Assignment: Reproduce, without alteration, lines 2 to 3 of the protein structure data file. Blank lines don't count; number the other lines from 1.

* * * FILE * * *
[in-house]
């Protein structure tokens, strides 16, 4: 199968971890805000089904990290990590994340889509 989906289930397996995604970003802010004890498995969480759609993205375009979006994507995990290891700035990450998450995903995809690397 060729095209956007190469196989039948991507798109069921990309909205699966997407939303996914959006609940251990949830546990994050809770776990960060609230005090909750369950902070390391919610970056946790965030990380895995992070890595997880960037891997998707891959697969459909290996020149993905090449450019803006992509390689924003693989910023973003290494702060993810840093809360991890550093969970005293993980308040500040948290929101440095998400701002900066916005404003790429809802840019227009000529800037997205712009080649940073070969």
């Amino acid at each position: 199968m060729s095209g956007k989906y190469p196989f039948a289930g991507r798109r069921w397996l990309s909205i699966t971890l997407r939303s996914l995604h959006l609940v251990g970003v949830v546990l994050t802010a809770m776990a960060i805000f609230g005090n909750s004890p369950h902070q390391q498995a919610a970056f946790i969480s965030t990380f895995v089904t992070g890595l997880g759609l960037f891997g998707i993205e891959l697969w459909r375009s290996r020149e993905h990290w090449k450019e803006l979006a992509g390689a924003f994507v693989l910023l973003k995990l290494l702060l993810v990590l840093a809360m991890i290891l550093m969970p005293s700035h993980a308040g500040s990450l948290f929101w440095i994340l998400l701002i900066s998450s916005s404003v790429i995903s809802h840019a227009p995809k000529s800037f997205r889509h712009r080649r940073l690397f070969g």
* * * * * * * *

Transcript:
């Protein structure tokens, strides 16, 4: 199968971890805000089904990290990590994340889509 989906289930397996995604970003802010004890498995969480759609993205375009979006994507995990290891700035990450998450995903995809690397 060729095209956007190469196989039948991507798109069921990309909205699966997407939303996914959006609940251990949830546990994050809770776990960060609230005090909750369950902070390391919610970056946790965030990380895995992070890595997880960037891997998707891959697969459909290996020149993905090449450019803006992509390689924003693989910023973003290494702060993810840093809360991890550093969970005293993980308040500040948290929101440095998400701002900066916005404003790429809802840019227009000529800037997205712009080649940073070969």
């Amino acid at each position: 199968m060729s095209g956007k989906y190469p196989f039948a289930g991507r798109r069921w397996l990309s909205i699966t971890l997407r939303s996914l995604h959006l609940v251990g970003v949830v546990l994050t802010a809770m776990a960060i805000f609230g005090n909750s004890p369950h902070q390391q498995a919610a970056f946790i969480s965030t990380f895995v089904t992070g890595l997880g759609l960037f891997g998707i993205e891959l697969w459909r375009s290996r020149e993905h990290w090449k450019e803006l979006a992509g390689a924003f994507v693989l910023l973003k995990l290494l702060l993810v990590l840093a809360m991890i290891l550093m969970p005293s700035h993980a308040g500040s990450l948290f929101w440095i994340l998400l701002i900066s998450s916005s404003v790429i995903s809802h840019a227009p995809k000529s800037f997205r889509h712009r080649r940073l690397f070969g």